Similarly, Tummons points to a change in regulations that allows Hawaii longliners to sidestep their quota of 3,763 metric tons of bigeye by paying U.S. territories, such as Guam, American Samoa, and the Commonwealth of the Northern Mariana Islands, to cede their fishing quota to Hawaii boats. That’s how the Hawaii longline fleet continued fishing in 2012, despite reaching its limit in mid-November. According to Wespac and Hawaii longliners, this is just an exchange of U.S. fish among U.S. jurisdictions, but the truth is a little more complex. In fact, because these U.S. territories are considered Small Island Developing Countries by international law, they don’t necessarily have a firm quota. And, by Tummons’ calculation, the whole arrangement is just a ploy to avoid complying with international agreements.
But Tummons’ most vociferous complaints have been against the Western Pacific Regional Fisheries Council and the way it conducts business. Wespac is one of eight regional fishery management councils created in 1976 by the federal Magnuson-Stevens Fishery Conservation and Management Act. These regional councils are supposed to provide “science-based” fisheries-management recommendations to the Department of Commerce. Ultimately, the Secretary of Commerce must sign off on any new policy or regulation, but, in practice, regional fisheries councils like Wespac play a major role in the nation’s marine fisheries policy. For environmentalists, this has always been seen as the fox guarding the hen house. By design, most of the members of the regional fisheries councils are fishermen or tied to the fishing industry. Almost inevitably, this leads to an apparent conflict of interest. Since the principal tools of fishery management and marine conservation involve reducing allowable catches, limiting access to fisheries or cutting fishery effort, fishermen stand to lose money – at least in the short term – whenever science says a particular fishery is in danger. Environmentalists point out that fishery management councils have resisted new regulations even as the country’s fisheries have declined.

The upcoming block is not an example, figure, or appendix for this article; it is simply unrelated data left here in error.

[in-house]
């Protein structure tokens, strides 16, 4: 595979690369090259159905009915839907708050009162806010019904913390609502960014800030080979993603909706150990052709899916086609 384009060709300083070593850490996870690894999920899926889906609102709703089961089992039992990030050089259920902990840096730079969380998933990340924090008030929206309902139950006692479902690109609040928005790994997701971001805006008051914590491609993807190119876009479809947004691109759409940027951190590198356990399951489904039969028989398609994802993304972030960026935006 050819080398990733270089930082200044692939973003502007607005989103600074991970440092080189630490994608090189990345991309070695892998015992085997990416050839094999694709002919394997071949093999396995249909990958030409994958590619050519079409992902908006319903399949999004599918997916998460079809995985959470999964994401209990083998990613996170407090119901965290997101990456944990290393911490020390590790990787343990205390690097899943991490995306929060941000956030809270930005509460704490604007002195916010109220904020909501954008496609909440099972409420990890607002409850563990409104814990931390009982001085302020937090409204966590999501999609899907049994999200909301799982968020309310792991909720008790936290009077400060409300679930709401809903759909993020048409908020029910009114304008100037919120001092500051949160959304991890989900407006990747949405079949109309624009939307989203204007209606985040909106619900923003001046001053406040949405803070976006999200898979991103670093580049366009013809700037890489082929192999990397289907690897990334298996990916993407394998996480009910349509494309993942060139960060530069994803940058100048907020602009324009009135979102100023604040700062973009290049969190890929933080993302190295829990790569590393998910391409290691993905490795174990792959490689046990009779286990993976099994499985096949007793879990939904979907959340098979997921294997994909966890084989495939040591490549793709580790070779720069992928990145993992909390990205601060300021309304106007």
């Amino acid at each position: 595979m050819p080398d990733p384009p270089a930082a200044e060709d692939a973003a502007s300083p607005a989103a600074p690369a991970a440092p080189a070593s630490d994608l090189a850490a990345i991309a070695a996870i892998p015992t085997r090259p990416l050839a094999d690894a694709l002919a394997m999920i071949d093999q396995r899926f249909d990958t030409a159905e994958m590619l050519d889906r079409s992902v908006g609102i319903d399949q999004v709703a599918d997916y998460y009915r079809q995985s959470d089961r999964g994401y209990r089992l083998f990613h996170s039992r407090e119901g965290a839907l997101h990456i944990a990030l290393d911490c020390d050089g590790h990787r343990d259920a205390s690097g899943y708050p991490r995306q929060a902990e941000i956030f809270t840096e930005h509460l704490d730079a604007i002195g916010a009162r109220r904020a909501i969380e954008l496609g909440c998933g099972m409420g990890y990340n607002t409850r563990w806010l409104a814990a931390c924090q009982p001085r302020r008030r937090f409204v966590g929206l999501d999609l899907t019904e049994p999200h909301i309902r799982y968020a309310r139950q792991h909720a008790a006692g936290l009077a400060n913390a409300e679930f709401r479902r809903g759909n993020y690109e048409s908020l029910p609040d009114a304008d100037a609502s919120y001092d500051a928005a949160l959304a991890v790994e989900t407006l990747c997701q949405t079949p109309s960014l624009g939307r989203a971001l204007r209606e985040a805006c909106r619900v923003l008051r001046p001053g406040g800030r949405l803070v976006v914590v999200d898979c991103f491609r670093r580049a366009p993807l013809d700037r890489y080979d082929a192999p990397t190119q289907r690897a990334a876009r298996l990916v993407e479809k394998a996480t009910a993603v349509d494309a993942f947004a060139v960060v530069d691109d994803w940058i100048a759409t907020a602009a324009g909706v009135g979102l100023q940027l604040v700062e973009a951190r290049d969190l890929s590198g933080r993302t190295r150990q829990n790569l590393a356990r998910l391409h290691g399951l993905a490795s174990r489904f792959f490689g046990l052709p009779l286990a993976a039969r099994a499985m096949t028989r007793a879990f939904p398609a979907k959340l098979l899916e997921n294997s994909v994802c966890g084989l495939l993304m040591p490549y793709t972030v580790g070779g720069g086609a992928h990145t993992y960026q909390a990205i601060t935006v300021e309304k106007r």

Tummons has been particularly scathing in her criticism of Wespac executive director Kitty Simonds, whom Tummons believes has repeatedly violated federal law. She has accused Simonds and other Wespac executives of failure to fully account for expenses – the fisheries management councils are funded largely through federal taxes – spending lavishly on travel and entertainment, and running the council like a personal fiefdom, holding unannounced closed-door meetings and promoting Simonds’ own agenda rather than what’s good for the fishery. In a recent editorial, Tummons stated directly: “There is still one huge step that can be taken to move fisheries management in the Pacific into the 21st century: Simonds can and should resign.”
Sean Martin, former council chair, allows that Simonds is sometimes controversial. “Kitty is a lightning rod,” he says. “But I will say Kitty is very much an advocate for fisheries. That’s her job. And you could make the argument that that’s National Marine
Fisheries Service’s job, too, but they have other pressures they have to accommodate.”
Martin also believes that environmentalists overestimate the power of Wespac. “People have this idea that the fishery council is the power in fishery regulation, but that’s not really true; they just advise. And there are proposed amendments that are rejected – that the Fishery Service doesn’t agree with, that didn’t meet some criteria or something – and it’s, ‘Thank you for your advice, but no thanks.’ But if you look at the council’s record and what they’ve done over the last 25 years or so that I’ve been involved with it, in many ways it’s so far ahead of other regions and councils. The Hawaii longline fishery was the first limited-entry program in the U.S. for a pelagic fishery. We were the first ones to have what’s called VMS – vessel monitoring systems – which means there’s a transponder that tracks the boats, so Big Brother is always watching.”